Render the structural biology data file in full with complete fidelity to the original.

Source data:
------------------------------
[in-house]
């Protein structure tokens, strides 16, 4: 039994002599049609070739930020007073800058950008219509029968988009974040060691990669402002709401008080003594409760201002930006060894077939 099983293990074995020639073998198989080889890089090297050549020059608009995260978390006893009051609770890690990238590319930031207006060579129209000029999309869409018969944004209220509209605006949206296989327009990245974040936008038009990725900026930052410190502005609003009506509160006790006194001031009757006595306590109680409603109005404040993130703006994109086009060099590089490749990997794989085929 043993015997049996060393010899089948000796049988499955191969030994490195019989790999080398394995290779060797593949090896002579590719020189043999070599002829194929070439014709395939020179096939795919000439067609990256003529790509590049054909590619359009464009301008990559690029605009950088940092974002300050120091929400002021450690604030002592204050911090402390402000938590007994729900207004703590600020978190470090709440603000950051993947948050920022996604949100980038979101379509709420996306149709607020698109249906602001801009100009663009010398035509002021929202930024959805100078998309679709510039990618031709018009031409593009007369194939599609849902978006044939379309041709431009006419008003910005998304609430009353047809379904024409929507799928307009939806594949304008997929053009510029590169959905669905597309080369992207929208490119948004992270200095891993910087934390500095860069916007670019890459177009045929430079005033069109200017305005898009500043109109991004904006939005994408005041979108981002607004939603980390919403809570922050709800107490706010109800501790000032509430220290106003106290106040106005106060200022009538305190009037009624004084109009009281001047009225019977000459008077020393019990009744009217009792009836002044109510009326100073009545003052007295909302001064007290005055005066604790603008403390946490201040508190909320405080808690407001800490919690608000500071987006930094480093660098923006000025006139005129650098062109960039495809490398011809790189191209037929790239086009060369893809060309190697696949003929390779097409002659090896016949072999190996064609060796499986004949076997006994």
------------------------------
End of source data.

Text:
[in-house]
């Protein structure tokens, strides 16, 4: 039994002599049609070739930020007073800058950008219509029968988009974040060691990669402002709401008080003594409760201002930006060894077939 099983293990074995020639073998198989080889890089090297050549020059608009995260978390006893009051609770890690990238590319930031207006060579129209000029999309869409018969944004209220509209605006949206296989327009990245974040936008038009990725900026930052410190502005609003009506509160006790006194001031009757006595306590109680409603109005404040993130703006994109086009060099590089490749990997794989085929 043993015997049996060393010899089948000796049988499955191969030994490195019989790999080398394995290779060797593949090896002579590719020189043999070599002829194929070439014709395939020179096939795919000439067609990256003529790509590049054909590619359009464009301008990559690029605009950088940092974002300050120091929400002021450690604030002592204050911090402390402000938590007994729900207004703590600020978190470090709440603000950051993947948050920022996604949100980038979101379509709420996306149709607020698109249906602001801009100009663009010398035509002021929202930024959805100078998309679709510039990618031709018009031409593009007369194939599609849902978006044939379309041709431009006419008003910005998304609430009353047809379904024409929507799928307009939806594949304008997929053009510029590169959905669905597309080369992207929208490119948004992270200095891993910087934390500095860069916007670019890459177009045929430079005033069109200017305005898009500043109109991004904006939005994408005041979108981002607004939603980390919403809570922050709800107490706010109800501790000032509430220290106003106290106040106005106060200022009538305190009037009624004084109009009281001047009225019977000459008077020393019990009744009217009792009836002044109510009326100073009545003052007295909302001064007290005055005066604790603008403390946490201040508190909320405080808690407001800490919690608000500071987006930094480093660098923006000025006139005129650098062109960039495809490398011809790189191209037929790239086009060369893809060309190697696949003929390779097409002659090896016949072999190996064609060796499986004949076997006994």